Serves 4-6 people
- Mixed Vegetables ** (see #3 above) : 3 -4 cups(combination of carrot, raw bananas, ash gourd, brinjal, yam, cucumber etc), cut like French fries (long 2-3″ rectangles)
- Turmeric Powder : 1/2 tsp
- Yogurt : 1/2 cup
- Coconut oil : 2 tbsp
- Curry leaves : 2 sprigs
- Coconut, scrapped : 1.5 cups (half of a coconut)
- Green chillies : 3-4, per taste
- Jeera seeds (cumin) : 1/2 tsp
- Wash and clean the vegetables. Cut them into 2″ long rectangular pieces. Idea is to have same sized vegetables.
- In a pressure cooker, add the cut vegetables, two cups of water, turmeric powder and cook for two whistles. You can steam or microwave the vegetables as well. Skip the water and turmeric powder in that case.
- Grind the coconut, jeera and chillies into a coarse paste without adding too much of water. If you want the curry to be watery, then grind till the coconut is a fine paste.
- Once the vegetables are cooked and the pressure has dropped, transfer them to a big kadai. Again, you can retain all the water or drain off some portion or drain it off totally, depending on the consistency you want for the avial. I usually retain 1/2 cup of water at least. Remember that we are going to add the yogurt later (this will add some liquid to the curry).
- Bring the vegetables to a boil, add salt and the coconut paste. Let it cook for 4-5 minutes. You can stir in between to avoid burning, but be careful not to break the vegetables. Do a taste test and adjust the seasonings.
- Once everything is fine, add the yogurt, mix and let it boil for a minute and then take off the heat.
- Add about a tablespoon or two of coconut oil and a couple of sprigs of curry leaves to this. Cover and keep aside. Serve with rice.
‘This and that’ info:
- Payasam(kheer) is kind of a dessert. There is a small serving in the beginning, but it is served as a course itself towards the end of the sadya.
- This is one of the many payasams that can be made for a sadya. The ‘ada’ for this dish can be homemade or store bought. (No guesses on what I did, right? Yeah, store bought it was!)
- The one presented here is the jaggery based payasam, you have a milk based one as well for this ada.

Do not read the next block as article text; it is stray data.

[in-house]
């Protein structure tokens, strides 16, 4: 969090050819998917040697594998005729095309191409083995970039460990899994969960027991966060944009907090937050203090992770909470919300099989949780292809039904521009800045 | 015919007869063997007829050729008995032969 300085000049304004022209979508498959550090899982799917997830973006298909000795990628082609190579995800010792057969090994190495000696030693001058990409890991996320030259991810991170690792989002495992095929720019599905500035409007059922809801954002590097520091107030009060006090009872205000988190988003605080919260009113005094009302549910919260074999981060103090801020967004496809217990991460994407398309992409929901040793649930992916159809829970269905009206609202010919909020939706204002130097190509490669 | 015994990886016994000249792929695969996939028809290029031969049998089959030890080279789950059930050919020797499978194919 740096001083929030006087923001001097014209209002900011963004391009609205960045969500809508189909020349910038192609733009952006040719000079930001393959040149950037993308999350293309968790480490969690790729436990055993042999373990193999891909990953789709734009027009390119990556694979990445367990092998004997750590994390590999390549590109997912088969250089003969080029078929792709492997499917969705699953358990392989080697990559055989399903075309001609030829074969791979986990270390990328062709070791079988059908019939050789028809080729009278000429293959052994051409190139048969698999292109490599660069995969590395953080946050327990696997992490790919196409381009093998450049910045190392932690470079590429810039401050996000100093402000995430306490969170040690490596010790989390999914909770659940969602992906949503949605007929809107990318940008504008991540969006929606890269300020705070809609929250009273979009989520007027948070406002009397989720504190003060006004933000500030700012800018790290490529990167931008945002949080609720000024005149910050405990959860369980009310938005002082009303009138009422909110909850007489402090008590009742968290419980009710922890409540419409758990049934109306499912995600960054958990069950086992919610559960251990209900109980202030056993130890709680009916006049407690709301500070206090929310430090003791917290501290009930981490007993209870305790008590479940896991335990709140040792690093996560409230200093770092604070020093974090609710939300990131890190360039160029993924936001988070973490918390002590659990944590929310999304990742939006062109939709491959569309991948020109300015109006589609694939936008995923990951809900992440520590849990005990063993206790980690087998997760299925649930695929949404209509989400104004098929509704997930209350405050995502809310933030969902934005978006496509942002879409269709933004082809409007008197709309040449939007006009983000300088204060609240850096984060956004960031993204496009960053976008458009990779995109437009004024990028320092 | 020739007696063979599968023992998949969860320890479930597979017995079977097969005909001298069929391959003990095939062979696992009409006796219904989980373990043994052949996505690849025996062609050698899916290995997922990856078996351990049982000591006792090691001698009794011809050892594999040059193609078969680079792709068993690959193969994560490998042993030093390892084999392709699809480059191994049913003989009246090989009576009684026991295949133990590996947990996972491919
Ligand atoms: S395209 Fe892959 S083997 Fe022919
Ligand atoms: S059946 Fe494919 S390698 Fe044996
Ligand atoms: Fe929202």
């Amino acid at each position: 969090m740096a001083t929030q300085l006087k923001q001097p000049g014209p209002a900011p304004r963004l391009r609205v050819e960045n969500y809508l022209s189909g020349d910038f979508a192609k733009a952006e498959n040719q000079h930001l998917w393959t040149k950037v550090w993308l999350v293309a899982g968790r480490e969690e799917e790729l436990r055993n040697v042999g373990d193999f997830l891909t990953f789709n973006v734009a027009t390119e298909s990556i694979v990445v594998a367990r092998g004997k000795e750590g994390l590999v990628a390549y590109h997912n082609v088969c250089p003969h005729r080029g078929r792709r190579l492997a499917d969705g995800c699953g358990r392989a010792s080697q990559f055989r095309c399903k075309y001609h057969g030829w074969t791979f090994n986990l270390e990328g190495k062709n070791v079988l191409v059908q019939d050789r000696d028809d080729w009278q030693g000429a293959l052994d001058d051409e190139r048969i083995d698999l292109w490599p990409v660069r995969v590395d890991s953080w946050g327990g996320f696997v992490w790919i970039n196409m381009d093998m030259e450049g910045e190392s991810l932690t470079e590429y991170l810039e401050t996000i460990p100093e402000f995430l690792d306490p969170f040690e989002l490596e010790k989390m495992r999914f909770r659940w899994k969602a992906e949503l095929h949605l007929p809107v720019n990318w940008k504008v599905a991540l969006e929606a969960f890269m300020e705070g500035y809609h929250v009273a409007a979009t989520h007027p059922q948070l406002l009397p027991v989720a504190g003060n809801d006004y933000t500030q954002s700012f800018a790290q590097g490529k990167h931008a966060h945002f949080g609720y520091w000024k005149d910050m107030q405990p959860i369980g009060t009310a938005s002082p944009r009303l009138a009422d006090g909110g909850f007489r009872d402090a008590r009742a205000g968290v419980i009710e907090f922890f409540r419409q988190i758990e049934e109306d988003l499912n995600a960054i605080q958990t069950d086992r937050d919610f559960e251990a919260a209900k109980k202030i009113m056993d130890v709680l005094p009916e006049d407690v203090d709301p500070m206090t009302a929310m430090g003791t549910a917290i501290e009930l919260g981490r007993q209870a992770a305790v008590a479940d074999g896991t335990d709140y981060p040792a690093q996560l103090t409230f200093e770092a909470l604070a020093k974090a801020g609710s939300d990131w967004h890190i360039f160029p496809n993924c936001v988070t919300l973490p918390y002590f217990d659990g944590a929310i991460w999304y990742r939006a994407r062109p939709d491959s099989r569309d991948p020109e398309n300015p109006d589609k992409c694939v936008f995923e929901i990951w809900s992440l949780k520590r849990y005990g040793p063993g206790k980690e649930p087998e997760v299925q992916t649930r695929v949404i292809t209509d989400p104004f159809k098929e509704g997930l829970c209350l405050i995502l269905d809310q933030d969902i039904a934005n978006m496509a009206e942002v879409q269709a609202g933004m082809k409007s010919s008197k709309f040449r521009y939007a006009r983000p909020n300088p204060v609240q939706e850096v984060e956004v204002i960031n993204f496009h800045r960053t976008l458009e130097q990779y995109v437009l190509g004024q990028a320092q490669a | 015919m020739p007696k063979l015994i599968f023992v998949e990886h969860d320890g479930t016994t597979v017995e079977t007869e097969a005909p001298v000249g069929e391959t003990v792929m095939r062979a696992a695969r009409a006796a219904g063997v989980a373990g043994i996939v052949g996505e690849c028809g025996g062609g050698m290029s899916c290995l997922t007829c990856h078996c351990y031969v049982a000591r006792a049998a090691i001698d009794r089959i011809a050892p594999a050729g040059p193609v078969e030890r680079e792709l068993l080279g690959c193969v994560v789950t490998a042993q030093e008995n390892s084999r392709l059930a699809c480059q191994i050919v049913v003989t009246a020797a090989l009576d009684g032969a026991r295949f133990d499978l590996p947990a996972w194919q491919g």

- The payasam will thicken after cooking too. So if its too thick at the time of serving, you can dilute with milk (not coconut milk).
- Coconut milk can be substituted with cow’s milk, though its done as a last resort.
- Ready made ‘ada’ flakes : 1/2 cup
- Think Coconut milk : 1 cup
- Thick Coconut milk : 1 cup
- Jaggery : 1 cups
For finishing touches:
- Ghee : 1 tbsp
- Cashew nuts : 1 tbsp
- Raisins : 1 tbsp
- Coconut pieces : 1 tbsp (cut into thin small pieces)
- Bring 2 cups of water to a boil. Take off the heat, add the ada and keep aside for 15 min or until the ada is a bit soft to touch. This step is to precook the ada a bit. Drain.
- Extract coconut milk (I will be adding this post later) or use ready-made mix.
- Crumble/crush jaggery into small pieces. In a big heavy vessel, add the jaggery and enough water to cover it. Heat this, stirring now and then to avoid burning. We are trying to remove the impurities/dirt from jaggery. Once its melted completely, wait for it too cool a bit and drain using a muslin cloth or a sieve. If you are using a plastic sieve, wait until the jaggery is a bit cool or the mesh might melt.
- Bring the jaggery syrup to a boil again. Add the ada pieces. Stir now and then. Once it starts to thicken, add the thin coconut milk extract. Let it cook for 5 minutes, stirring frequently.
- Once the payasam is thick, add the thick coconut milk. Mix thoroughly and bring it to one single boil. Take off the heat and mix and keep aside. There is a chance of coconut milk splitting. So this step is always scary for me.
- Once the payasam is ready (it is done now!!), in a small kadai, heat the ghee. Add the raisins, cashews and the coconut scrapes. Fry till golden. Pour on top of the ada pradhaman. Serve hot or cold in a glass.
Achinga payar – Chena Mezhukkupiratti: